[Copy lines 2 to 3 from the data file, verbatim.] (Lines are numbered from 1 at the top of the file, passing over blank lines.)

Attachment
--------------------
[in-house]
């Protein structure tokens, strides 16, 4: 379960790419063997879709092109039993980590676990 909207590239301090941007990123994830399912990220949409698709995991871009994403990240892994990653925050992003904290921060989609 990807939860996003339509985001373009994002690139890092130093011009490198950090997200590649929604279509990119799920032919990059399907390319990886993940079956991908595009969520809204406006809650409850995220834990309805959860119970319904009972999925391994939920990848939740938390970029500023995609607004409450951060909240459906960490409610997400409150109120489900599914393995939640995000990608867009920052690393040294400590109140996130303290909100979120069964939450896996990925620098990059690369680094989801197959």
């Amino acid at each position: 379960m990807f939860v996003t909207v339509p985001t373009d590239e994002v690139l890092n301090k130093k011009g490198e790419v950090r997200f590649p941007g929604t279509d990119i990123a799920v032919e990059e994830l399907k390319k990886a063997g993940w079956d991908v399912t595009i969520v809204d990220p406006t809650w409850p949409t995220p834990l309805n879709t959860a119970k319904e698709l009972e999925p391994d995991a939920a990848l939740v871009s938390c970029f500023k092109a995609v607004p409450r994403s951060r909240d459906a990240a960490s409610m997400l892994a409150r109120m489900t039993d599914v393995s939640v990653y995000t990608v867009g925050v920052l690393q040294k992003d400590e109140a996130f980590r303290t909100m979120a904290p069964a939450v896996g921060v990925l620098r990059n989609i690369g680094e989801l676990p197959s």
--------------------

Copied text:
């Protein structure tokens, strides 16, 4: 379960790419063997879709092109039993980590676990 909207590239301090941007990123994830399912990220949409698709995991871009994403990240892994990653925050992003904290921060989609 990807939860996003339509985001373009994002690139890092130093011009490198950090997200590649929604279509990119799920032919990059399907390319990886993940079956991908595009969520809204406006809650409850995220834990309805959860119970319904009972999925391994939920990848939740938390970029500023995609607004409450951060909240459906960490409610997400409150109120489900599914393995939640995000990608867009920052690393040294400590109140996130303290909100979120069964939450896996990925620098990059690369680094989801197959």
């Amino acid at each position: 379960m990807f939860v996003t909207v339509p985001t373009d590239e994002v690139l890092n301090k130093k011009g490198e790419v950090r997200f590649p941007g929604t279509d990119i990123a799920v032919e990059e994830l399907k390319k990886a063997g993940w079956d991908v399912t595009i969520v809204d990220p406006t809650w409850p949409t995220p834990l309805n879709t959860a119970k319904e698709l009972e999925p391994d995991a939920a990848l939740v871009s938390c970029f500023k092109a995609v607004p409450r994403s951060r909240d459906a990240a960490s409610m997400l892994a409150r109120m489900t039993d599914v393995s939640v990653y995000t990608v867009g925050v920052l690393q040294k992003d400590e109140a996130f980590r303290t909100m979120a904290p069964a939450v896996g921060v990925l620098r990059n989609i690369g680094e989801l676990p197959s």